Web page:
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500 biogas plants to tackle stubble burning, pollution

Stubble burning contributes to climate change, increases health costs from air pollution, and disrupts economic activity through cancellation or delays in flights, trains and road traffic and causes accidents. (HT)
Stubble burning contributes to climate change, increases health costs from air pollution, and disrupts economic activity through cancellation or delays in flights, trains and road traffic and causes accidents. (HT)

Summary

Stubble burning is the practice of setting fire to the straw stubble (parali) that is left on farms after harvesting grains such as wheat and paddy to prepare it for the next round of seeding

New Delhi: Around 500 biogas plants are expected to come up across the country this fiscal year with financial support from the Centre to help in check stubble burning and air pollution, according to NITI Aayog member Ramesh Chand.

Stubble burning is the practice of setting fire to the straw stubble (parali) that is left on farms after harvesting grains such as wheat and paddy to prepare it for the next round of seeding. Farmers across northern states, especially Punjab, Haryana and Uttar Pradesh, burn crop debris in late-October and November, worsening air pollution in the process.

As per a report by Ruoyu Lan, a climate science researcher at Lawrence Berkeley National Laboratory, US, more than 90% of India’s fire-related exposure increase is because of emissions from agricultural fires in the northwestern states -- 64% from Punjab, 11% from Haryana and 5.7% from Uttar Pradesh.

The planned biogas plants would source crop stubbles collected from fields after harvest as raw material to produce gas. Chand said the SATAT scheme of the Centre which encourages businesses to set up compressed biogas plants to supply fuel to auto fuel retailers like Indian Oil Corp is emerging as a good model.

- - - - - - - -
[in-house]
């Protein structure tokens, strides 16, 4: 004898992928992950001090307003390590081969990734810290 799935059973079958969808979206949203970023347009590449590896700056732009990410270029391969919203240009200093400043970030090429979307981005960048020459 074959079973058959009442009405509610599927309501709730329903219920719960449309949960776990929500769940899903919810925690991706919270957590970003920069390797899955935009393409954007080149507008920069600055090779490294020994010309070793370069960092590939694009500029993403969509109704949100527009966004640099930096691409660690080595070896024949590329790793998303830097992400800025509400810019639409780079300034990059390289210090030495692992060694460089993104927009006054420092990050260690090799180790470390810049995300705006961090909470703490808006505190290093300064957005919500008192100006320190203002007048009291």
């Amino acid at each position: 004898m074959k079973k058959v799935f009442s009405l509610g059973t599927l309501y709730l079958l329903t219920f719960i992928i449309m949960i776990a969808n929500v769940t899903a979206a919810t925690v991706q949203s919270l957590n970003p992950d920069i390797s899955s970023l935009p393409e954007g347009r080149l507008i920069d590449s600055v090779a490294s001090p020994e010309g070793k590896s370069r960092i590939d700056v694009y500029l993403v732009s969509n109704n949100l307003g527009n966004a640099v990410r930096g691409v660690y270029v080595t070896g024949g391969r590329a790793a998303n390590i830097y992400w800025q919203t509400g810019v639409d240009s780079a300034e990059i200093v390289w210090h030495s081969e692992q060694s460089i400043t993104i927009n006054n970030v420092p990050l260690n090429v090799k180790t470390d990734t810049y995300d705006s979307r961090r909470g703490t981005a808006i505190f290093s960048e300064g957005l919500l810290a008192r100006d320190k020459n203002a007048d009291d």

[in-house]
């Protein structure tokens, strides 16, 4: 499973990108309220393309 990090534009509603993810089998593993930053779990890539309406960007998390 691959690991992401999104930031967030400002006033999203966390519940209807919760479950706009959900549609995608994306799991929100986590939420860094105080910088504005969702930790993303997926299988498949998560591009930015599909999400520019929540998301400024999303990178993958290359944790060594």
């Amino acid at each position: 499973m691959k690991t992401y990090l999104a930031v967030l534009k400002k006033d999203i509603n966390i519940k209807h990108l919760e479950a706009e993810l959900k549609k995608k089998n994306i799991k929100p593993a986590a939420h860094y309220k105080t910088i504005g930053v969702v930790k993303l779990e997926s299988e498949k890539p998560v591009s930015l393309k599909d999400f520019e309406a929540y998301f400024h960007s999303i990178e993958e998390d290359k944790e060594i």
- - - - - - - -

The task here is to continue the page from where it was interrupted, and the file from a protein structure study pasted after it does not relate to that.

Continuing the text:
Besides, the Centre also offered a ‘waste to wealth’ scheme this year in the union budget to promote circular economy. These plants, he said, will get a grant.

Entrepreneurs could set these up without government aid as well. “There is interest in this," Chand said, adding that recycling agriculture waste has been made possible by baler machines as manual collection of agriculture waste is costly.

“With this, one can save a lot on the cost of collection and transportation of agriculture bio-waste," said Chand. The government has allocated 10,000 crore to build the 500 plants.

Stubble burning contributes to climate change, increases health costs from air pollution, and disrupts economic activity through cancellation or delays in flights, trains and road traffic and causes accidents.

Compressed biogas, like compressed natural gas, helps reduce fossil fuel consumption and to cut the carbon footprint of the economy.

The government is already encouraging oil marketing companies to blend auto fuel with ethanol to reduce consumption of crude oil. The plan is to introduce a similar 5% CBG mandate on natural gas retailers.

Stubble burning emits fine particulate matter or PM2.5, an air pollutant which causes a concern to people’s health when levels in the air are high. The particles can get trapped inside the lungs and increase the risk of lung cancer by 36%. The cost of air pollution due to stubble burning in India is projected to be $30 billion annually. Burning one tonne of rice causes a loss of 5.5 kilogram (kg) of nitrogen, 2.3 kg phosphorus, 25 kg potassium and over 1 kg of sulfur. The heat from burning crop residue kills critical bacterial and fungal populations in the soil, other than organic carbon.

India is pursuing alternative fuels and electric mobility in a big way to reduce its import dependence on crude oil as soaring prices have impacted government finances, import bill and inflation which in turn affects consumption and economic growth.

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